Filed under: 1 | Tags: AdAge, behavioral targeting, behavioural targeting, Forrester Research, gen y, Generation Y, Google, marketing
Why yes, you might be.
Just watched AdAge’s video segment on Emily Riley from Forrester Research’s recent speech addressing Gen Y and behavioural targeting.
- forming an op-out database for those who do not want to be behaviourally targeted – ie. they want their healthcare data to be ignored but are okay with their retail data being studied
- creating a website where ‘Gen Y’ can post their wants (ie. a car) and receive advertising for those wants based on their information (ie. they’re a fan of BMW on Facebook)
I have number of objections:
- STOP taking ‘Gen Y’ as a singular marketing demographic. Generally young people are more switched-on technologically, but that doesn’t mean everyone has the same preferences about how they interact with that technology – that’s like saying all adults buy the same food because they’re more kitchen-savvy.
(I will admit I have a bias against the term but ‘Gen Y’ is used FAR too much these days.)
- When it comes to consumers being able to ‘opt-out’ of having their info in a database, it’s a bit like communism: it might work in someone’s head as an idea, but it will never work in practice.
People are less likely to bother to opt-out, or may not even know how – it’s a phenomenon they propose to exploit.
I suspect the FTC will object to it because of this.
Previously, people ‘opting out’ of telemarketing databases – ‘no telemarketing’ or ‘do not call’ lists – have found themselves part of a new database for all those organisations not bound by the ‘do not call’ list. Someone will try to find a way to get hold of their information, because technically a whole behavioural segment would be excluded if you didn’t have it.
Of course, the speech brushes over this to talk about behavioural targeting.
- …and behavioural targeting will be controversial. But let’s look purely at effectiveness.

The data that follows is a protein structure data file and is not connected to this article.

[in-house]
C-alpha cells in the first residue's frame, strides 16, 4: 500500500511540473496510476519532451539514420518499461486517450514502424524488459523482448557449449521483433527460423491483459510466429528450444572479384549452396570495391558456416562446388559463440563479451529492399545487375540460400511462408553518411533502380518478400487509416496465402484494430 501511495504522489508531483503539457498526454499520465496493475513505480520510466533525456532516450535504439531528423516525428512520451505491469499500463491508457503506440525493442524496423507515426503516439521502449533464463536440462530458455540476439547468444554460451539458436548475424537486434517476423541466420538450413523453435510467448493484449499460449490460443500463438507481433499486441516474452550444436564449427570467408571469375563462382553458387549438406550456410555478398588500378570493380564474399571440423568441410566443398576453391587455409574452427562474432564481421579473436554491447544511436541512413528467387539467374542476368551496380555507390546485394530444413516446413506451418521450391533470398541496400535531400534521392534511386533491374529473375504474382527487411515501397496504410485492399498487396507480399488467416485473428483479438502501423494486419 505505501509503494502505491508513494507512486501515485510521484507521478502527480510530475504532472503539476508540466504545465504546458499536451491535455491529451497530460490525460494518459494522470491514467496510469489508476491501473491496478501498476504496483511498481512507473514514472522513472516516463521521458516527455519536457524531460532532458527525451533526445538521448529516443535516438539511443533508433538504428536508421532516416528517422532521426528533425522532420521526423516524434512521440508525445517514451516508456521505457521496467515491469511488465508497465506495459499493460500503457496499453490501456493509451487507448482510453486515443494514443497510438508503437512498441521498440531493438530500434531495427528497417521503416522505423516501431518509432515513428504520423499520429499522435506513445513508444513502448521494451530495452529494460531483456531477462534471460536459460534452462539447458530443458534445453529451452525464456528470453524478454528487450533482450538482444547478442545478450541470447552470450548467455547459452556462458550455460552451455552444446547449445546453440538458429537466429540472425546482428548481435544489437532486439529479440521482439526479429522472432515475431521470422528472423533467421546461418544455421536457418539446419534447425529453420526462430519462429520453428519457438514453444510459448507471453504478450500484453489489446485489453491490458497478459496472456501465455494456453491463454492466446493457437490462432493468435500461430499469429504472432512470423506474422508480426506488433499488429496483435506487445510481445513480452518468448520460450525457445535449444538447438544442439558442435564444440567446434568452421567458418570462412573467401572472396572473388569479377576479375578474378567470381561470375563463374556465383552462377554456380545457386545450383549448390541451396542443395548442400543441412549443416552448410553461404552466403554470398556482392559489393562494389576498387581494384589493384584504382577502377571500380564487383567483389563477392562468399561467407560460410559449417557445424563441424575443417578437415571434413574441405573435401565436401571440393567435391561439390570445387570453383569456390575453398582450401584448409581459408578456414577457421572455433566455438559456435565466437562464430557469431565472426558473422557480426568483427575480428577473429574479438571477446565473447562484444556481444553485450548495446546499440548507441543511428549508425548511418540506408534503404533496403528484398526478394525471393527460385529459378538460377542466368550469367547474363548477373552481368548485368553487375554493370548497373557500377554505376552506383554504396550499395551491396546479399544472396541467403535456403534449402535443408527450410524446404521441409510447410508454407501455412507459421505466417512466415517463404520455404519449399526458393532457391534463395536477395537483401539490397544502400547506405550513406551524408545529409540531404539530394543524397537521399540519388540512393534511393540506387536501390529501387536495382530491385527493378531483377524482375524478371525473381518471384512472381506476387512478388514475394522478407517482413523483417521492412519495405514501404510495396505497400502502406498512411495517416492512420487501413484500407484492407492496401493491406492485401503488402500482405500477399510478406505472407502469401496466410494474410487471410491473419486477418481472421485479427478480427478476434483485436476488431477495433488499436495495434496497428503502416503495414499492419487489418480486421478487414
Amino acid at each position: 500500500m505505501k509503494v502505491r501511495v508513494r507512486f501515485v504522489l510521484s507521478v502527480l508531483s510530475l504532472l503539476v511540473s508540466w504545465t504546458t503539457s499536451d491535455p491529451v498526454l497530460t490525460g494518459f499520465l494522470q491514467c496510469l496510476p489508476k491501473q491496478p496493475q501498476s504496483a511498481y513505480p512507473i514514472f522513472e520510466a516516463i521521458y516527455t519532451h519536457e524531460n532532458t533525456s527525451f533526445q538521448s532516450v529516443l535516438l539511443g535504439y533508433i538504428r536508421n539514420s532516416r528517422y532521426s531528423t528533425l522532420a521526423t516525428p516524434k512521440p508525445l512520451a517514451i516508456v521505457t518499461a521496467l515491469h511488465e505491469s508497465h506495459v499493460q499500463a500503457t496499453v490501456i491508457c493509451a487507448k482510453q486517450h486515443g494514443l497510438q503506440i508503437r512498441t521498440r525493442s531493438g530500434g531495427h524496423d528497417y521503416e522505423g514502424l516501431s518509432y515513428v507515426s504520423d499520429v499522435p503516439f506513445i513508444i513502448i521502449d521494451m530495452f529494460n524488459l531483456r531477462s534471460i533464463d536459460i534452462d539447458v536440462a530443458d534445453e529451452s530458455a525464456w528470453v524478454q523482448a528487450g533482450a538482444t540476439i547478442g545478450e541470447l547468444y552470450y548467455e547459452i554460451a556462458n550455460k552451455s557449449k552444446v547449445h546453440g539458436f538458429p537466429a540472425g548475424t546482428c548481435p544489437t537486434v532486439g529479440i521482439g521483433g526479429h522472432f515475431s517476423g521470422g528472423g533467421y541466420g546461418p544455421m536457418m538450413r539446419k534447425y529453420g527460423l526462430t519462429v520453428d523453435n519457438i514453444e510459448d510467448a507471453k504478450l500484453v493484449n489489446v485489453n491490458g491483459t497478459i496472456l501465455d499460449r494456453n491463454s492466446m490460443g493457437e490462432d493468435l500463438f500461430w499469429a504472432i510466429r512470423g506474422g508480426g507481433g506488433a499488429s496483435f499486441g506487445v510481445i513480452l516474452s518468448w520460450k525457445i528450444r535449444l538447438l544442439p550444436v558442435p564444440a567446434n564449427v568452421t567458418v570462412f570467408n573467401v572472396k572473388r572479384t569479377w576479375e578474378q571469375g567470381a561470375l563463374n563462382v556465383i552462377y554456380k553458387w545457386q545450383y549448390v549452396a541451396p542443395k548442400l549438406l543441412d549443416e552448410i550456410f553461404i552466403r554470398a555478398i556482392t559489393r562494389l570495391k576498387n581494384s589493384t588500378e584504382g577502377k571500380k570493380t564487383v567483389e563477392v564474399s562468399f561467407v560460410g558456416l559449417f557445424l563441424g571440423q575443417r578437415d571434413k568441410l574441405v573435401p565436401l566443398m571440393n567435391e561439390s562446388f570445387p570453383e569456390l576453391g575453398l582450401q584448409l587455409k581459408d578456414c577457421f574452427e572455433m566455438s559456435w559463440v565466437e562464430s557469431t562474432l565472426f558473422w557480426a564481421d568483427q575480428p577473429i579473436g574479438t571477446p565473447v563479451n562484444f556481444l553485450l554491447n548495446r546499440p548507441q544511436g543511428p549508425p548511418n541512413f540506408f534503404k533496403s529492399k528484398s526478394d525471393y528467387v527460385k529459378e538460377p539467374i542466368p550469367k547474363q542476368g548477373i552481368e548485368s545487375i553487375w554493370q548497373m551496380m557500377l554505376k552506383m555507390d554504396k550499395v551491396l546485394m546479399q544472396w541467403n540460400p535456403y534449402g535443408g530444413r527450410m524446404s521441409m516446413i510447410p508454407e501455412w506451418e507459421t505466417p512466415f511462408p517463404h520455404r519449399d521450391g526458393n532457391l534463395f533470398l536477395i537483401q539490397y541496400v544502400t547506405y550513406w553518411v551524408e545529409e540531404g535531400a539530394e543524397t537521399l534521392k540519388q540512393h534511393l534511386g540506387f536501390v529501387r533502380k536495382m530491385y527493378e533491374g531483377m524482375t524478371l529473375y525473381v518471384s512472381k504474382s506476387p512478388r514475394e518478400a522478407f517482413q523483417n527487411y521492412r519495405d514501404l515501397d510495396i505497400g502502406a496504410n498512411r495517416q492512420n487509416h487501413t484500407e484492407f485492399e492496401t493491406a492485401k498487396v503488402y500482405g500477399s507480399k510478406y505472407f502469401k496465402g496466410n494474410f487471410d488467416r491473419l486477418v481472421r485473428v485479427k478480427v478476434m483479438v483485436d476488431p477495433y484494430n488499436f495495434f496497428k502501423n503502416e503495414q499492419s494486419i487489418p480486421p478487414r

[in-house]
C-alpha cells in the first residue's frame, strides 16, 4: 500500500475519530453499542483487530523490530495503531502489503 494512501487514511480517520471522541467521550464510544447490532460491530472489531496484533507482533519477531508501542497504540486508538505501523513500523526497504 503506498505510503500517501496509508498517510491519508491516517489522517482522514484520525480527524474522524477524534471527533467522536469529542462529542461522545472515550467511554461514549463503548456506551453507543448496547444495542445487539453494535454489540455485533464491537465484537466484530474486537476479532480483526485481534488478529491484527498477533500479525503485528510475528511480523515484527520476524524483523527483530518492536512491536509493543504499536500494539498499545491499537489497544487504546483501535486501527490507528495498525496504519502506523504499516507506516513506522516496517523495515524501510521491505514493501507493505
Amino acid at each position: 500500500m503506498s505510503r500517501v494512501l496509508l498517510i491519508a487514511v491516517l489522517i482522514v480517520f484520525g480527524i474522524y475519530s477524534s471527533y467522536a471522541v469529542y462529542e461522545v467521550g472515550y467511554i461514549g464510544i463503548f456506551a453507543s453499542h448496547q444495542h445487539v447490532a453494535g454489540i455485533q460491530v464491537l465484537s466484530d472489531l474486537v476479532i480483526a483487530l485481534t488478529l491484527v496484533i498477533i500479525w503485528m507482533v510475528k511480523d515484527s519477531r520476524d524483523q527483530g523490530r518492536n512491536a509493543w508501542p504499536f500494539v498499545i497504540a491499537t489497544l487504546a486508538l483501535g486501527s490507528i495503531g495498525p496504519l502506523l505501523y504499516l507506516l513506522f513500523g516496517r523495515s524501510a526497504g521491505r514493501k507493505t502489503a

It actually limits the consumer to their previous choices.
You’re trying to predict the next point on the graph by extrapolating the previous ones.
Well, if you want to talk about Gen Y traits…youth throughout the ages have demonstrated higher risk-taking traits. They want something new, something off the radar – not something served up to them.
To implement this assumes that all brands would be able to advertise.
To have a limited choice would be too generic and take away the joy of search – half the fun is the feeling that you’ve discovered something before everyone else has. (That’s contributed to the success of a little company you might know called Google.)
Sure, they can still search on their own, but the more they find something they prefer by looking outside of your behaviourally-targeted advertising the less they’ll see value in using the service in the future.
Trading on information is probably Facebook’s best chance at actually making money since the realisation that the most successful advertising involving Facebook has been through apps, which are free to create.
But most people will feel a slight discomfort about having someone else own their information. It’s one thing to post it to share with your friends and another thing to have it being sold to corporations.
Take a leaf from Google’s philosophy… Don’t be evil.
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